When a new loss or trauma occurs, all of the old losses, misunderstandings, grievances can jump to the forefront and overwhelm. You remember them all. At least I did.
No, you learn something called "empathy". I feel really sorry for your mom. Is she really better off now, or do you just no longer have to listen to it?
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Old 04-16-2016, 10:17 PM
 
1,040 posts, read 543,719 times
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Default Reload this Page Is it normal to mourn a loved one afer years and years has passed?

Yes a person can mourn a loved one after years and years have passed. But what can be concluded from this? Not sure I understand..
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Old 04-19-2016, 06:56 AM
 
7,100 posts, read 3,795,723 times
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I think the question is: it that abnormal or pathological? Of course, you'd have to define "mourning." So far it sounds like talking to others about feeling sad which is, of course, verboten in our modern culture.
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Old 04-19-2016, 09:04 AM
 
Location: SWFL
21,466 posts, read 18,172,971 times
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Marcy, my friend, I am so pleased to see that my words had a real impact for you. I marvel at the times God has put the right words in my mouth. Not often but enough to know it is not my thought process coming out.

My anchor got pulled in '04 when my daddy died. I survived because of the love and caring of my husband. When he died 8 years later my whole anchor was gone. I was set adrift on the ocean of life alone. Yes, the devastating and crippling grief is over but my mourning continues. What is mourning? It is feeling sorry for yourself. Plain and simple and I apologize to no one. No one feels for my husband the way I do. I can empathize but a person's grief is their own.

Since coming down here I have weaned myself off my "happy pills". I didn't do myself any favors by doing so. I now have "regressed". I am back to crying a lot because I am so pitifully lonely. All my animals have died too since "Daddy" has too, except my parrot and a bird is not a fuzzy, warm, cuddly animal. So I "stuff it down" as far as I can and go through the motions every day. "There is no joy in Mudville" but I need to "fake it" every day until it's my time to be reunited with him, my parents and grandparents.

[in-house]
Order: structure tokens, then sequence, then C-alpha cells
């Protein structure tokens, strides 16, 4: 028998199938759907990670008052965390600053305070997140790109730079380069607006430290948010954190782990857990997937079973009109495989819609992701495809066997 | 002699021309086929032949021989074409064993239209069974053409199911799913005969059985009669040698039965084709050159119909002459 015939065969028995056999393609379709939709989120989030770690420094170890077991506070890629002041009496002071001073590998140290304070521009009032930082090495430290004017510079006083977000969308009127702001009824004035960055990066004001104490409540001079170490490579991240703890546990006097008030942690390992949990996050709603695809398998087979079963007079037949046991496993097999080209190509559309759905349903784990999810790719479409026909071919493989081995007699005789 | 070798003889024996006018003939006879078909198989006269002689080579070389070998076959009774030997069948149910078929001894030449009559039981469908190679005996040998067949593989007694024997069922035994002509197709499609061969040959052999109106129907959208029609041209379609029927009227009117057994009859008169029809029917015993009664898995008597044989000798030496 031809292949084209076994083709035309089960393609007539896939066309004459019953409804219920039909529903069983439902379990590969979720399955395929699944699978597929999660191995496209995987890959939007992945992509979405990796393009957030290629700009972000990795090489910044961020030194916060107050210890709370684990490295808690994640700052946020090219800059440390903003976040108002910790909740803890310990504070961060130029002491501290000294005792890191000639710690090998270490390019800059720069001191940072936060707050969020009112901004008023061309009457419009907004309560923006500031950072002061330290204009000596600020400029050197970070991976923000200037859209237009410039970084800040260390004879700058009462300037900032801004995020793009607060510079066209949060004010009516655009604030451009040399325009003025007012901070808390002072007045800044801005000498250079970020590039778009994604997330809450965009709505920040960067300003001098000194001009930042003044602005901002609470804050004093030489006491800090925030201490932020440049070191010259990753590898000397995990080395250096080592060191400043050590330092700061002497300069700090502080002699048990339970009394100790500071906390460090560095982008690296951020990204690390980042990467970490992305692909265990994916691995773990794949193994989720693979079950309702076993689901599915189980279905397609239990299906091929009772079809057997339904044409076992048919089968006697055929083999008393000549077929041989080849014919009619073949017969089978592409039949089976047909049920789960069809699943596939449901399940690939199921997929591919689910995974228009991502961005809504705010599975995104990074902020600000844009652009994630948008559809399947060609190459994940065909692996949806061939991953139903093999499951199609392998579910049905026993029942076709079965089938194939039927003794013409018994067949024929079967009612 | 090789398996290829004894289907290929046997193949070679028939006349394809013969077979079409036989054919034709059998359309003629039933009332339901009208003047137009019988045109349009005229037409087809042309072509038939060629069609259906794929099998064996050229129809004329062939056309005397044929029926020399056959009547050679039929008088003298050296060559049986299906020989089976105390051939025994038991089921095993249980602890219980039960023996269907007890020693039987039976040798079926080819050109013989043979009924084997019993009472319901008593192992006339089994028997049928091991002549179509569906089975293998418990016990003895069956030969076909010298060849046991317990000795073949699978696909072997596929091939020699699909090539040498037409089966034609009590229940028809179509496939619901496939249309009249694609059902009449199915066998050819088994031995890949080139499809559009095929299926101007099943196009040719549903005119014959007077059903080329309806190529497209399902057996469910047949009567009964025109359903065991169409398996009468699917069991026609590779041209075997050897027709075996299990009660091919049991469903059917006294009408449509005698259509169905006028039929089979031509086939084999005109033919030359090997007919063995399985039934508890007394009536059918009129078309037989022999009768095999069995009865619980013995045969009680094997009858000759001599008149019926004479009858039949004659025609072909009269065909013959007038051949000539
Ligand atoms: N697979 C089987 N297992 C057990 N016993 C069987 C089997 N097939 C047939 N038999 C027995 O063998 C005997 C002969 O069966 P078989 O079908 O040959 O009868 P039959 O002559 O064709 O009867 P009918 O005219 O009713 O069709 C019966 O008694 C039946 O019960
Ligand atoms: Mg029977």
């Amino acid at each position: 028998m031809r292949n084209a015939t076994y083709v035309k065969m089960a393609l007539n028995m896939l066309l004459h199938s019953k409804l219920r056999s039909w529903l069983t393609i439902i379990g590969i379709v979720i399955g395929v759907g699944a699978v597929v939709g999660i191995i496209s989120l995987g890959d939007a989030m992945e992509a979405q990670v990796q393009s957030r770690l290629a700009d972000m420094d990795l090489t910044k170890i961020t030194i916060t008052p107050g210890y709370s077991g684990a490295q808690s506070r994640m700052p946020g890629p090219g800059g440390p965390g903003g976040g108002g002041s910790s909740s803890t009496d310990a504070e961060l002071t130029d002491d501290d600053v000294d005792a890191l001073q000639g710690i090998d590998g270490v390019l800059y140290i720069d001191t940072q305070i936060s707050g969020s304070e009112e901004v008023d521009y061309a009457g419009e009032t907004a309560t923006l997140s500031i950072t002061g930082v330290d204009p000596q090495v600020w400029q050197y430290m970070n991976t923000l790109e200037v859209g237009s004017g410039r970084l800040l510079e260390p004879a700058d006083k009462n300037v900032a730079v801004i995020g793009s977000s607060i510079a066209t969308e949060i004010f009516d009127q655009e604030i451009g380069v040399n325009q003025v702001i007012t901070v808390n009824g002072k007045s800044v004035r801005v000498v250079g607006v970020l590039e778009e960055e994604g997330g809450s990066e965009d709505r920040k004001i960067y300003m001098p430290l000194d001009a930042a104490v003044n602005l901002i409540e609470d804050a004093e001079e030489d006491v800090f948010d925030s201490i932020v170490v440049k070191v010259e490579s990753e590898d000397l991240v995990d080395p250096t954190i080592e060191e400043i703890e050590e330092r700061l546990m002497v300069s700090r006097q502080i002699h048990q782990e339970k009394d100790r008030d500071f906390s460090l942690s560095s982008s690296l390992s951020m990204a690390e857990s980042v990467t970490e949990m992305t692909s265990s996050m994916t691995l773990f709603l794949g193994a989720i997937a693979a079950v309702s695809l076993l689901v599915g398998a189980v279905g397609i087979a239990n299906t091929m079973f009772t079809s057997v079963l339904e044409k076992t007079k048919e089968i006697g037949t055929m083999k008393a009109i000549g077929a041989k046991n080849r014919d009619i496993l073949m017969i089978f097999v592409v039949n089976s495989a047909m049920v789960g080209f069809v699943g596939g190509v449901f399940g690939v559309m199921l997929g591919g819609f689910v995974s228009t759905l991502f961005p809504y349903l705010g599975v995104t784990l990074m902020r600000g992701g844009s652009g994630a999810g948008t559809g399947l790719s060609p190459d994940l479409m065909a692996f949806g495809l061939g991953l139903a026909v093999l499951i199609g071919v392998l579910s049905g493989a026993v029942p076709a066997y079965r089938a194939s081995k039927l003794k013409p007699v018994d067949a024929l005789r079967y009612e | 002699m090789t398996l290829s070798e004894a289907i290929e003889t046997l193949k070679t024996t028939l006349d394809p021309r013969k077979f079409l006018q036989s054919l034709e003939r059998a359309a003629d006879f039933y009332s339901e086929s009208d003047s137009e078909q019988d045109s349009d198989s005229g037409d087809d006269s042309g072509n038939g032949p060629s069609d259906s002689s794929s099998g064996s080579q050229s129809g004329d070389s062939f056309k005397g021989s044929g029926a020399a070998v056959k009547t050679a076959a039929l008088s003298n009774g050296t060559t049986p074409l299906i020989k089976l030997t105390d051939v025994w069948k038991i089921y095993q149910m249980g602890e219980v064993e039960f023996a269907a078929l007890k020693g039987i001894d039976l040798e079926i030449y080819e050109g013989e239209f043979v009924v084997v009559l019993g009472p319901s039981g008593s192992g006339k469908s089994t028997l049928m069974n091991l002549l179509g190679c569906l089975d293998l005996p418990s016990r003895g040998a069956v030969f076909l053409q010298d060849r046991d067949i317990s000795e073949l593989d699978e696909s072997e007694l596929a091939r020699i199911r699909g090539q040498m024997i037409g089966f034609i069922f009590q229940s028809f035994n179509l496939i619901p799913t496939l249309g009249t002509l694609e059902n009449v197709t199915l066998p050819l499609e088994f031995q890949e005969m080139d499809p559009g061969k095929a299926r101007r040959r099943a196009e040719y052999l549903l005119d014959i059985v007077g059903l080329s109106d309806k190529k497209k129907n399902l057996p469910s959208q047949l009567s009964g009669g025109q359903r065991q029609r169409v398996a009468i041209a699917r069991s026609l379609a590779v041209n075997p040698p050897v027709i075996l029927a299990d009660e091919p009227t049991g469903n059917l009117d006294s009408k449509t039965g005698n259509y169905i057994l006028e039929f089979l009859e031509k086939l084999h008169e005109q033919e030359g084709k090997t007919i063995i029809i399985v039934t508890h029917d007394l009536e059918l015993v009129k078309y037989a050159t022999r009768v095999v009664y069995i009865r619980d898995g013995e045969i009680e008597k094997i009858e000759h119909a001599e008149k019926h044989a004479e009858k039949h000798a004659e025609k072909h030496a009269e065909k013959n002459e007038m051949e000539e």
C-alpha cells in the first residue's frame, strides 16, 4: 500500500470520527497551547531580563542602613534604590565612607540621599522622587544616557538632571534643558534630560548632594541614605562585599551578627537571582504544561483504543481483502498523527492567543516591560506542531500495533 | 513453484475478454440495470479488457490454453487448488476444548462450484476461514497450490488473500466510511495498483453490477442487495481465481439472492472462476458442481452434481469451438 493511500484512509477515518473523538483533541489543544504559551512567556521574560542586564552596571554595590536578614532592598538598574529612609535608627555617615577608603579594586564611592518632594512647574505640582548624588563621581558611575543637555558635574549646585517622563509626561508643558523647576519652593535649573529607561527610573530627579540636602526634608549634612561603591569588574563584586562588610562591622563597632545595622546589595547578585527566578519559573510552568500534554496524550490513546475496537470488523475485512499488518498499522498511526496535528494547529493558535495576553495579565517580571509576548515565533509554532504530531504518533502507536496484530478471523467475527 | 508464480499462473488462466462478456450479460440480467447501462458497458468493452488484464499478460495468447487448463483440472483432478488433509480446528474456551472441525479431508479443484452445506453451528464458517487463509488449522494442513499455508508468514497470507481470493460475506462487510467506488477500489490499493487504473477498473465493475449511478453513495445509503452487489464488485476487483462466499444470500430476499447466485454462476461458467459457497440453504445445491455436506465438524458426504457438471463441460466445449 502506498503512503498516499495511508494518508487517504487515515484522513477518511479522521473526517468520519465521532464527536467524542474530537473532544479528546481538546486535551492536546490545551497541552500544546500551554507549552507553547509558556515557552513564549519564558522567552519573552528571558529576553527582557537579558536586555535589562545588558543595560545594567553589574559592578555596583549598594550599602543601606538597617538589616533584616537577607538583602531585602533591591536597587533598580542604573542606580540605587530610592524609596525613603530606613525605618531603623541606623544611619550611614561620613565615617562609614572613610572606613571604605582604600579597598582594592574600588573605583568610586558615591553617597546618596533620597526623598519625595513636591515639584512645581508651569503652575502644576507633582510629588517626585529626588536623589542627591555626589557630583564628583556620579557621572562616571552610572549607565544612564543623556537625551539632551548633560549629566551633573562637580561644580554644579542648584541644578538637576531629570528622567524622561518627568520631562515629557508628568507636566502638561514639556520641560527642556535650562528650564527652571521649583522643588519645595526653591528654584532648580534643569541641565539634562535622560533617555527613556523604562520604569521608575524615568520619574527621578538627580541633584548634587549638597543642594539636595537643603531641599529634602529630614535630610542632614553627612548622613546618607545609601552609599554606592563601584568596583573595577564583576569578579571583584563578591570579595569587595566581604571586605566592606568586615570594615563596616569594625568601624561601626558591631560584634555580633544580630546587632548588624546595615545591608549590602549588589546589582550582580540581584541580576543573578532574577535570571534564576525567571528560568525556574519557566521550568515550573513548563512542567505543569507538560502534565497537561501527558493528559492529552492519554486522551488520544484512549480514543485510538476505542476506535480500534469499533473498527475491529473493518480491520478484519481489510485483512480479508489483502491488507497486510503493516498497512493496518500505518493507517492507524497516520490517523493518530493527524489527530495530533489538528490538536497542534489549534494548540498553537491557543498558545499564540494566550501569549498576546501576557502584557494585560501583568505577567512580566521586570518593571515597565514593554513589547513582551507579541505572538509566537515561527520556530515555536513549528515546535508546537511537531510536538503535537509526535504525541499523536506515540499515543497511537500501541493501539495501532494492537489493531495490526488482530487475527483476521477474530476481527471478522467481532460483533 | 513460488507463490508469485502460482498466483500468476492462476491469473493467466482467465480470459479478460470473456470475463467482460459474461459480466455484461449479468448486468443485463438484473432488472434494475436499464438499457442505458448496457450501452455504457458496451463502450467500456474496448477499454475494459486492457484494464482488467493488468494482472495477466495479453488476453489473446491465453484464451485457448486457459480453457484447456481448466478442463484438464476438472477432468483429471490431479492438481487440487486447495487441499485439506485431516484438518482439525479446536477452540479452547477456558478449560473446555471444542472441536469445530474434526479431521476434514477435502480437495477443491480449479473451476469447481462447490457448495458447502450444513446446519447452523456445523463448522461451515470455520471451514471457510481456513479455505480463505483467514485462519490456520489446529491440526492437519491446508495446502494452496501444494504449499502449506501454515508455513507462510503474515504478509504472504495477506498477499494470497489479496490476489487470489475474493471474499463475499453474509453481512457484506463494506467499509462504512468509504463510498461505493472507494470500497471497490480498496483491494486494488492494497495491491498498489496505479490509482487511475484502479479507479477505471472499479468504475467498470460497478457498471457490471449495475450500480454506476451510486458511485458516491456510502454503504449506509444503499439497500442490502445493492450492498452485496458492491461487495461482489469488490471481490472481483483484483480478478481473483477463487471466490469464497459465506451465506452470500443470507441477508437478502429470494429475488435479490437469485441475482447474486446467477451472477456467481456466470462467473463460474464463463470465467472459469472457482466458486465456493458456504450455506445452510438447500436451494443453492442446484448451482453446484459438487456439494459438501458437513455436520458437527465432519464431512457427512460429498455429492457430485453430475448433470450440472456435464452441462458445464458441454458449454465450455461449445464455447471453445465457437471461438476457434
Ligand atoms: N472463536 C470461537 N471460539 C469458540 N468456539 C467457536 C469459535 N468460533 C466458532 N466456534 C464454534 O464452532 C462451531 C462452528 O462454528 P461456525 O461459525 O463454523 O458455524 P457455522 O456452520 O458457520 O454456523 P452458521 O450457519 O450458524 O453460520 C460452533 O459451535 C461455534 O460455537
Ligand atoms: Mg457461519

I just said the other day to my friends in "my room", society wants everyone to be happy 24/7/365. Reality does not work that way. BUT it is not healthy to wallow in your misery either. A certain mid-way point is needed to be able to function. I feel bad for others who can not go to functions without turning it around to their misery. One must really suffer in silence in order to not make others uncomfortable. That is good though, trains yourself to be a little stronger.

There is no "right way" to mourn, only what society says and I thumb my nose at society. If I want to be sad the rest of my life, that is my prerogative. Mine alone. If I want to go find another man like hubby told me to do, I will. I just don't want to, even though I am so lonely. Loneliness is not the worst thing. I've had the bad marriage and was lonely. Loneliness by death is more preferable to me.

I used to have no empathy and couldn't understand people in these circumstances but as soon as Mom died, I learned. I have learned with every death I have dealt with and makes me a better person.

Wishing peace to those that need it,
Tami